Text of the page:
In the 3 months since officially becoming a junior animator at Alt.vfx (woo!), I’ve realised that I have also learnt something else: I can now sprechen ze language of advertising.

Yes, let's review the Cool "Hwip". Source: Precision Nutrition.

Yes, let’s review the “Hwip”. Source: Precision Nutrition.

Now this may not seem like a major thing for some cool whoozits out there, but imagine me in my all noob-ness wading into these kind of doozies: 1. “Hey, we’re having a WIP review at 1pm.” -OR- 2. “Can you just cache out me out an alembic?” – and having no idea what anyone is talking about. It’s like everyone is speaking Klingon while I only speak all things pertaining to cake. So I took note of some of the terms I’ve come to understand while working in post-production and turned them into a Venn Diagram, because let’s face it, WHO DOESN’T LOVE A GOOD OL’ VENN DIAGRAM?


Click to enlarge!

Here are some of the confusing terms I’ve learnt and how they can relate to each other across the animation department, the VFX department and TVC’s in general. Now putting them in Venn formation doesn’t necessarily make them easier to understand, it just shows how terms relate and what arenas they concern most. But never fear! Your translator is here. Prepare for a blabbering list of explanations: TVC = Television Commercial. They’re the things that break up a 90 minute movie and turn it into a four hour marathon. CAD = Commercials Advice. In Australia, they’re the service that classify the ads before the ad is broadcast. Here’s a gem that didn’t pass through CAD according to the video description:


I swear Spot the dog used to have more than 1 spot. Source: Unbound.

SPOT = Another term for advert. Some campaigns for the same product may have several spots cut to lengths ranging from 15sec to a few minutes. Also, it’s the name of an adorable dog. SUPERS =  Text that is superimposed over the main image eg. “The Small Print”. ARCHIVE = When the ad has been broadcast and the files are not currently required, the project files are taken off the server and stored on a tape. The project goes from being “live” to being “archived”. POS = Point of Sale. At Alt.vfx, sometimes we supply images from the ad to be placed in a store near the cash register . V/O = Voice over. FYI: Morgan Freeman voice over is the bees knees.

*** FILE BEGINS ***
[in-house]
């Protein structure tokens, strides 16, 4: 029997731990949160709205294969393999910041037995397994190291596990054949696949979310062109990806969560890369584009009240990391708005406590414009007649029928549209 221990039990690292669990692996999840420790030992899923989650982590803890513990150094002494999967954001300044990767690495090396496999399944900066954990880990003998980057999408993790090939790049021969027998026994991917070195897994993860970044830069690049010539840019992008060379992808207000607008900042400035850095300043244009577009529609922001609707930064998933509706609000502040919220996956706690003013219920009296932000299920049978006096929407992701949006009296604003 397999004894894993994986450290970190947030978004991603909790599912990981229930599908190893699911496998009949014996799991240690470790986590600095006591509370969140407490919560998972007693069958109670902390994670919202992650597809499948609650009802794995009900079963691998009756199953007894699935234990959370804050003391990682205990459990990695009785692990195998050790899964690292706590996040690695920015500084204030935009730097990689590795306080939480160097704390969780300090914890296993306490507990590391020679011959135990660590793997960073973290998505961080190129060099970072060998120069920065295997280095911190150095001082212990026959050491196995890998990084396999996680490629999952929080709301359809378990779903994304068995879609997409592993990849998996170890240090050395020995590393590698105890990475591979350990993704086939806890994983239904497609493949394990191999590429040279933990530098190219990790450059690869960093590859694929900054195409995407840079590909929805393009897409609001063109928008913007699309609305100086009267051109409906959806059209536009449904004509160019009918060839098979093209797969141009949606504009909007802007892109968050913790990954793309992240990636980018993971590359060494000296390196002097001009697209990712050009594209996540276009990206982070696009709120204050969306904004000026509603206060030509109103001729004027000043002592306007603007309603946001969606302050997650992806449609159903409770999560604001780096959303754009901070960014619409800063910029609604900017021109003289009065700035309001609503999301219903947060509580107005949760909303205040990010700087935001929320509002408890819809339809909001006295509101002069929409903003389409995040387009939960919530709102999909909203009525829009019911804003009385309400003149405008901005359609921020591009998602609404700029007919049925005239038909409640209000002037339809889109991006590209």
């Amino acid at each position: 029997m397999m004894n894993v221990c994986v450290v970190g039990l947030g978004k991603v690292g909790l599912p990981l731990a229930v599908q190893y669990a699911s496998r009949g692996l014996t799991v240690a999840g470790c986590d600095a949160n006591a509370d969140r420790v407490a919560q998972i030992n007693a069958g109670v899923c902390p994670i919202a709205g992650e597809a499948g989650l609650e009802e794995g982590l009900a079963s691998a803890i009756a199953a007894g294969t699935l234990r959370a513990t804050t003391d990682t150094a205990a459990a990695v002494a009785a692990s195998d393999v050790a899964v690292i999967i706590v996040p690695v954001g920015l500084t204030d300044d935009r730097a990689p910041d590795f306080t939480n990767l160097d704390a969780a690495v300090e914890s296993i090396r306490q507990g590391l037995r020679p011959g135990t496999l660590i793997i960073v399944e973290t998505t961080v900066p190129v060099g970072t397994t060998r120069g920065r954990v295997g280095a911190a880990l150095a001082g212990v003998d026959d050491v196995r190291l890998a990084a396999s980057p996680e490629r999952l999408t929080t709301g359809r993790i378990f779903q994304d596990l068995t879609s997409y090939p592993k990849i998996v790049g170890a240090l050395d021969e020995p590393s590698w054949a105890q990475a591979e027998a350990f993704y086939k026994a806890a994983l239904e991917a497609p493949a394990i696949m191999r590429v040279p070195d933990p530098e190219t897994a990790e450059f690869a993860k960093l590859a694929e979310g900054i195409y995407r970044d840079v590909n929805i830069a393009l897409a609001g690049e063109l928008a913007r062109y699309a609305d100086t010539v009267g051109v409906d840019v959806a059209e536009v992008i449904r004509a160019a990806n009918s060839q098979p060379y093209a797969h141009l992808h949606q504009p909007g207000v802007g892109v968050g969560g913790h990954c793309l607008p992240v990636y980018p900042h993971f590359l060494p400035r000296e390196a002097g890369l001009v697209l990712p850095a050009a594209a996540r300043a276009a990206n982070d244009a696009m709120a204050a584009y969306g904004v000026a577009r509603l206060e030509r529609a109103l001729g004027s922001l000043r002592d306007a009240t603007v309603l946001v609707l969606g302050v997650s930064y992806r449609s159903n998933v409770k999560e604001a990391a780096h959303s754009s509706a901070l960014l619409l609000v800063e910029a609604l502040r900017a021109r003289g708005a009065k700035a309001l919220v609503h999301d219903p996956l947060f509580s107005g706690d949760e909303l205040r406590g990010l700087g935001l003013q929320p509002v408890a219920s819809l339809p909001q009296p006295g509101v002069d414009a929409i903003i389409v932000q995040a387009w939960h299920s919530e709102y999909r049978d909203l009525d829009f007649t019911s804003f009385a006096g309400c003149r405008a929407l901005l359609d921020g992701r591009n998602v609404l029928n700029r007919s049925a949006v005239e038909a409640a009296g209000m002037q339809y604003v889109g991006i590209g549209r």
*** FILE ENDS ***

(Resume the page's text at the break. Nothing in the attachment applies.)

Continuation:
Make “frames” not “love”. Source: Dangerously Fit

FRAME HANDLES = Uber important! If a shot is 80 frames long in an edit, the animation and visual effects department may in fact be working with 100 frames (10 extra frames either side of the 80 frames) so that the final edit can be extended or slipped if required. These extra frames are called “frame handles”. GRADE = A nickname for colour-grading the image. When footage is initially retrieved from the camera, the colours look like my hair when wet (“flat”, dull and washed out). It is up to Compositors and Colour Graders to “nourish” and “revitalise” the colours to the correct hues that suit the mood of the ad. WIP = Work in Progress Client Approval = The client could be a director, an advertising agency or the media team of the company being advertised, but either way, they need to give the tick on different elements along the way. Massive Rig/Custom Rig = Alt has done a few ads requiring software called “Massive”. It specialises in creating digital crowds of whatever you need (in Alt’s case, deer and human armies). Any animation/motion-capture animation created for Massive needs to be exported for the simplified Massive rig. However, it is possible to modify the Massive rig to include extra controls. Modifying the rig is known as a Custom Rig. RX, RY, RZ and TX, TY, TZ = Rotate in the axis X,Y,Z and Translate in the axis X,Y,Z. I’ve carried these over from Animation Mentor because it’s so much easier to understand if you want a character to move in TZ space rather than saying: “move him forward” if the character’s “forward” direction actually means it moves left on camera.

Mmm, my kind of layout.

Mmm, my kind of layout.